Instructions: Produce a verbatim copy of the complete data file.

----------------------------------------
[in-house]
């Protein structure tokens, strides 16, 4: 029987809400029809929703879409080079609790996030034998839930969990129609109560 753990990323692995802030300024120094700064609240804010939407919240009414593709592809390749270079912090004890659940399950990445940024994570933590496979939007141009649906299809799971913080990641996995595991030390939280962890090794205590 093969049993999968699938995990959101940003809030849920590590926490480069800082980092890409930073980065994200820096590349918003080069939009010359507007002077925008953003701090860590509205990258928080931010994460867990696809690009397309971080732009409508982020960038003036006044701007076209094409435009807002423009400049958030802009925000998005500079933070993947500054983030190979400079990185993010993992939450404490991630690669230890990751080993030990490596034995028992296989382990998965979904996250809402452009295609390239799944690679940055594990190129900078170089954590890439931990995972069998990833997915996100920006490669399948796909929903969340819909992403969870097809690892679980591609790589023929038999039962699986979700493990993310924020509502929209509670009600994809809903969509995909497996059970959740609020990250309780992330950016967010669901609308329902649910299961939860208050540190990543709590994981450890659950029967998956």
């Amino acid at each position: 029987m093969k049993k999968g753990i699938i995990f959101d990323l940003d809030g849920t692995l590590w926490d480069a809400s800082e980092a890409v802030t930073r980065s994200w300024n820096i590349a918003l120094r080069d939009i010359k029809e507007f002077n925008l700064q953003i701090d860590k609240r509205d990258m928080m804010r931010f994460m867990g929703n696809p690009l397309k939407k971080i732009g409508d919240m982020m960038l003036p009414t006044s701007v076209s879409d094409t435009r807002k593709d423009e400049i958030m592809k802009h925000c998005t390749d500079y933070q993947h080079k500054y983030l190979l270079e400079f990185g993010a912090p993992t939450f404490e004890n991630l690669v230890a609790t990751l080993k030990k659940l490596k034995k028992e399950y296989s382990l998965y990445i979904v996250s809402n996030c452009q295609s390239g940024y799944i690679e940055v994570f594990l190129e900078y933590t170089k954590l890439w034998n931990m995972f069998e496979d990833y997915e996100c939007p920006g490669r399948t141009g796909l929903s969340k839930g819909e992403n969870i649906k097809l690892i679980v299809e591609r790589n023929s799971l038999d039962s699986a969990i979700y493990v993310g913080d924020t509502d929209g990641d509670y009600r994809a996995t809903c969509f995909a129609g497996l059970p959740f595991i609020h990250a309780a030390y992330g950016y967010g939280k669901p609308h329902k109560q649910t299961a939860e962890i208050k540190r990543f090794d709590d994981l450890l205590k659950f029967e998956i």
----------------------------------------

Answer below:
[in-house]
């Protein structure tokens, strides 16, 4: 029987809400029809929703879409080079609790996030034998839930969990129609109560 753990990323692995802030300024120094700064609240804010939407919240009414593709592809390749270079912090004890659940399950990445940024994570933590496979939007141009649906299809799971913080990641996995595991030390939280962890090794205590 093969049993999968699938995990959101940003809030849920590590926490480069800082980092890409930073980065994200820096590349918003080069939009010359507007002077925008953003701090860590509205990258928080931010994460867990696809690009397309971080732009409508982020960038003036006044701007076209094409435009807002423009400049958030802009925000998005500079933070993947500054983030190979400079990185993010993992939450404490991630690669230890990751080993030990490596034995028992296989382990998965979904996250809402452009295609390239799944690679940055594990190129900078170089954590890439931990995972069998990833997915996100920006490669399948796909929903969340819909992403969870097809690892679980591609790589023929038999039962699986979700493990993310924020509502929209509670009600994809809903969509995909497996059970959740609020990250309780992330950016967010669901609308329902649910299961939860208050540190990543709590994981450890659950029967998956």
């Amino acid at each position: 029987m093969k049993k999968g753990i699938i995990f959101d990323l940003d809030g849920t692995l590590w926490d480069a809400s800082e980092a890409v802030t930073r980065s994200w300024n820096i590349a918003l120094r080069d939009i010359k029809e507007f002077n925008l700064q953003i701090d860590k609240r509205d990258m928080m804010r931010f994460m867990g929703n696809p690009l397309k939407k971080i732009g409508d919240m982020m960038l003036p009414t006044s701007v076209s879409d094409t435009r807002k593709d423009e400049i958030m592809k802009h925000c998005t390749d500079y933070q993947h080079k500054y983030l190979l270079e400079f990185g993010a912090p993992t939450f404490e004890n991630l690669v230890a609790t990751l080993k030990k659940l490596k034995k028992e399950y296989s382990l998965y990445i979904v996250s809402n996030c452009q295609s390239g940024y799944i690679e940055v994570f594990l190129e900078y933590t170089k954590l890439w034998n931990m995972f069998e496979d990833y997915e996100c939007p920006g490669r399948t141009g796909l929903s969340k839930g819909e992403n969870i649906k097809l690892i679980v299809e591609r790589n023929s799971l038999d039962s699986a969990i979700y493990v993310g913080d924020t509502d929209g990641d509670y009600r994809a996995t809903c969509f995909a129609g497996l059970p959740f595991i609020h990250a309780a030390y992330g950016y967010g939280k669901p609308h329902k109560q649910t299961a939860e962890i208050k540190r990543f090794d709590d994981l450890l205590k659950f029967e998956i």